75 State Street, Suite 2105

Boston, MA 02109



400 Crown Colony Drive, Suite 102

Quincy, MA 02169




2022 Tax Planning Guide

Estate Taxes

Estate Taxes

If you haven’t discussed estate planning opportunities with your legal, tax, and financial professionals yet, now is a good time. Even with more generous federal estate tax exemptions, taxpayers need to be aware of local estate and inheritance taxes. Although some states have repealed their estate tax statutes and others increased their exemptions recently, a few still have the tax. A handful of states also have an inheritance tax.

The total amount that a U.S. citizen or resident can transfer to another individual free of estate, gift, or Generation-Skipping Transfer (GST) taxes (collectively, the "transfer taxes") has increased to $12.06 million for individuals in 2022, up from $11.7 million in 2021. Married couples filing jointly qualify for $24.12 million in 2022, up from $23.4 million in 2021. (Subject to an annual adjustment for inflation).

If part (or all) of one spouses' estate tax exemption is unused at that spouse's death, the estate can elect to permit the surviving spouse to use the deceased spouse's remaining exemption. This exemption "portability" provides flexibility at the first spouse's death, but it has some limits. Be aware that portability is available only from the most recently deceased spouse, doesn't apply to the GST tax exemption and isn't recognized by many states.

The annual gift tax exemption increased to $16,000 per donor for each recipient in 2022, up from $15,000 in 2021. If, for example, you and your spouse each max out your annual gift exemption to three grandchildren, you will avoid gift tax and preserve your entire estate tax exemption. Be sure you use your annual exemption by December 31, because it doesn't carry over from year to year.

Paying for someone else's tuition or medical bill is an exception to the gift tax if you do it correctly. Payments made directly to providers or schools aren't considered gifts.

A new fair market value is established for assets received after a donor's death--a step up in basis--but there is no step up in basis for gifts received during a donor's life. The step-up in basis sets a new starting value for inherited assets, which can make a big difference if the assets have appreciated significantly, while making it less likely to trigger the favorable capital gains tax.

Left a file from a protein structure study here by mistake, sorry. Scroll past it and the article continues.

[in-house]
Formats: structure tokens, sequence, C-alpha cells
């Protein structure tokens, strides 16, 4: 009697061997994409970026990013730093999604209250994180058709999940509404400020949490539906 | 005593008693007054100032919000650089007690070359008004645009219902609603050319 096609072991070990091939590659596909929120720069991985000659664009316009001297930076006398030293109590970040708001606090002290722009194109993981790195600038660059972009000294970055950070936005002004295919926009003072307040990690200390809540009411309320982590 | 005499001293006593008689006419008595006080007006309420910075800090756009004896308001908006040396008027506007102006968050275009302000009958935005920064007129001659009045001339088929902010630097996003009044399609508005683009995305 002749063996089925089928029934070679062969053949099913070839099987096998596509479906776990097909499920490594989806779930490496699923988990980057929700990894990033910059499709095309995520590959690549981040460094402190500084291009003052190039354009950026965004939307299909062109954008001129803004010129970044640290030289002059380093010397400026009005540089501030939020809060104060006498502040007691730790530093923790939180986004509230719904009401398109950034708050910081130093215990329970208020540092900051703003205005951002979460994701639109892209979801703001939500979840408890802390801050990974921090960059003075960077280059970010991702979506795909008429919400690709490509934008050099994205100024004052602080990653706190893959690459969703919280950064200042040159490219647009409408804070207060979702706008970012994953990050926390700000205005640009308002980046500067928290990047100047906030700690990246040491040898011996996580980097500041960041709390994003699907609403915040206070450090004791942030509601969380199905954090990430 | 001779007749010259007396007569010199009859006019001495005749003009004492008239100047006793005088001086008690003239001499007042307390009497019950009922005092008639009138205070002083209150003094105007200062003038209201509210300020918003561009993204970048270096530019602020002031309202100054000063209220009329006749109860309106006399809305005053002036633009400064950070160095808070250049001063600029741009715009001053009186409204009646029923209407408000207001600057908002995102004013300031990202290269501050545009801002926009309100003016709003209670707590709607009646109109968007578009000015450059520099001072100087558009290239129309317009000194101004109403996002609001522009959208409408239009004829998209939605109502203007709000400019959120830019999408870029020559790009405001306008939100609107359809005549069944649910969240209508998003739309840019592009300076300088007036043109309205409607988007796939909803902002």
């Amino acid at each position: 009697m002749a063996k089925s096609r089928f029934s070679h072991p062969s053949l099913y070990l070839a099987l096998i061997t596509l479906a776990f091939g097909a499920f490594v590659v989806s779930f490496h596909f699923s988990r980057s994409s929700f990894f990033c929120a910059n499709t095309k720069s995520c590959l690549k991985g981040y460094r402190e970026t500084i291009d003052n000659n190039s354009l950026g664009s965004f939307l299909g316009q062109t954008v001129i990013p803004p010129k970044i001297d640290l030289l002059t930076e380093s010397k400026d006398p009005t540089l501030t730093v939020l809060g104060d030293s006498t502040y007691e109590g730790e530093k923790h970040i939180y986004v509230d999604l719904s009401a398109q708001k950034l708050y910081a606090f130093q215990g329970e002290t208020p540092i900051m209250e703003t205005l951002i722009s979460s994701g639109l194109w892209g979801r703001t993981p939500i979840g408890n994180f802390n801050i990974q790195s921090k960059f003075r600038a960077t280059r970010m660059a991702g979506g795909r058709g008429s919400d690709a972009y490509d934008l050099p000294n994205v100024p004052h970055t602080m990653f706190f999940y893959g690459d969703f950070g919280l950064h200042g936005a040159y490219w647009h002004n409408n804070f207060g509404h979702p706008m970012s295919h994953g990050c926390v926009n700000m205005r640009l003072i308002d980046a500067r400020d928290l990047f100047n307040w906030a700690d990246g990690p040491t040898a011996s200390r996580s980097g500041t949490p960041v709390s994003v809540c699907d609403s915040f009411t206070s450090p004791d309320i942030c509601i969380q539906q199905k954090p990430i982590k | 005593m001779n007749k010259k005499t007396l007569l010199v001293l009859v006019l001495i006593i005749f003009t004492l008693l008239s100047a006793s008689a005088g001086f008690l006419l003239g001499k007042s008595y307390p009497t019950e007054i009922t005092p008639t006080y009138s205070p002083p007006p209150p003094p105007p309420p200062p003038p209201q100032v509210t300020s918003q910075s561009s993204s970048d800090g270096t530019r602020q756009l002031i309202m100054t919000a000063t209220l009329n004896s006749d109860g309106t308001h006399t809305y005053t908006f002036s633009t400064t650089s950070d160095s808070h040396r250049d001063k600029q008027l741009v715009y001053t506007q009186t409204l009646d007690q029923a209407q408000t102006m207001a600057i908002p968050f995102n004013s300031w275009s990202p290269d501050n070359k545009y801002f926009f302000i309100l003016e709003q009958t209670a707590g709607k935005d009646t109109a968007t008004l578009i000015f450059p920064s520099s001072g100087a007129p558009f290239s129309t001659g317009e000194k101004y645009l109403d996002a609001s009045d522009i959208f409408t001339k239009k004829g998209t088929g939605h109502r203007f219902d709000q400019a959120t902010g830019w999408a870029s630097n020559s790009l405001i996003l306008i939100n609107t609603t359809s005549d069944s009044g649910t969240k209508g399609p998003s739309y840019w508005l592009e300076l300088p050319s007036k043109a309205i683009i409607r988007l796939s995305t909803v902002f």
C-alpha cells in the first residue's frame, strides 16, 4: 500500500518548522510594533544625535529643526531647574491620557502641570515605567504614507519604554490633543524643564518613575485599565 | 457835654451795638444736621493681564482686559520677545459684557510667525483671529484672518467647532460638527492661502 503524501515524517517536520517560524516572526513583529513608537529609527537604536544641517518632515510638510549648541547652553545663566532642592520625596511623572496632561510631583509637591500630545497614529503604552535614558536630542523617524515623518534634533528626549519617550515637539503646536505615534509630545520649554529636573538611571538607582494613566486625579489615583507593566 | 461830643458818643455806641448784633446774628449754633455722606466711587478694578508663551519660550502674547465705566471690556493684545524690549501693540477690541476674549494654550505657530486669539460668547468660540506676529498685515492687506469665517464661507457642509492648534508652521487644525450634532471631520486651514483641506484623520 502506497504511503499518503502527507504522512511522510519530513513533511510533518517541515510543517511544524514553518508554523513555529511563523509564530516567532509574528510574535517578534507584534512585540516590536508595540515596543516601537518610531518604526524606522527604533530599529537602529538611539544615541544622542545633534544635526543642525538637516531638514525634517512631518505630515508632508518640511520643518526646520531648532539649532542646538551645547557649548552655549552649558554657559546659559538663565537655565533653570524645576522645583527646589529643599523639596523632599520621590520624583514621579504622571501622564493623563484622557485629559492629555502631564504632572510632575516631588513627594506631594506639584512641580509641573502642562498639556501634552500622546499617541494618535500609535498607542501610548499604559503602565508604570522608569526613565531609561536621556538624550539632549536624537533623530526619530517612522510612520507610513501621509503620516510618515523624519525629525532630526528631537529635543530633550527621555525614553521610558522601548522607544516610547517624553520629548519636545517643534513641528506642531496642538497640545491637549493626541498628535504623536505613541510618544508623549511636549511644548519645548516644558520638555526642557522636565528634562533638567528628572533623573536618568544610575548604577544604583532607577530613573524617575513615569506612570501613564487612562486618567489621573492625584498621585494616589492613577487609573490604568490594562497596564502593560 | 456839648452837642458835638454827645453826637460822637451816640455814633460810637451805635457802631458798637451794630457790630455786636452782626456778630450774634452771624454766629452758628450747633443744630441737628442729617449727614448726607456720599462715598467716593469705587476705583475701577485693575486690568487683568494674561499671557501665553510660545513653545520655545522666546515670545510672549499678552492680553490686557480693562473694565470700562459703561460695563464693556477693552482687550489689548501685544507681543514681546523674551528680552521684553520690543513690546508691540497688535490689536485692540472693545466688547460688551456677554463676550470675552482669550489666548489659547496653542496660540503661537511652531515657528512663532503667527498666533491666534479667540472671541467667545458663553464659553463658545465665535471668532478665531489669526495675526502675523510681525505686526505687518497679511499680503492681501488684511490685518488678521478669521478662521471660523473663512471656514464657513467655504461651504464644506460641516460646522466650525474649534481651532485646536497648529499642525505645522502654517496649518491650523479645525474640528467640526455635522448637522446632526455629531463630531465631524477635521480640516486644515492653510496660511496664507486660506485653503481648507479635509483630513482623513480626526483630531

Enter your Name and Email address to get
the newsletter delivered to your inbox.

Please include name of person that directed you to my online tax guide so I can thank them personally.


Enter your Name, Email Address and a short message. We'll respond to you as soon as possible.

PKF, P.C. and LTM Marketing Specialists LLC are unrelated companies. This publication was prepared for the publication’s provider by LTM Client Marketing, an unrelated third party. Articles are not written or produced by the named representative.

The information and opinions contained in this web site are obtained from sources believed to be reliable, but their accuracy cannot be guaranteed. The publishers assume no responsibility for errors and omissions or for any damages resulting from the use of the published information. This web site is published with the understanding that it does not render legal, accounting, financial, or other professional advice. Whole or partial reproduction of this web site is forbidden without the written permission of the publisher.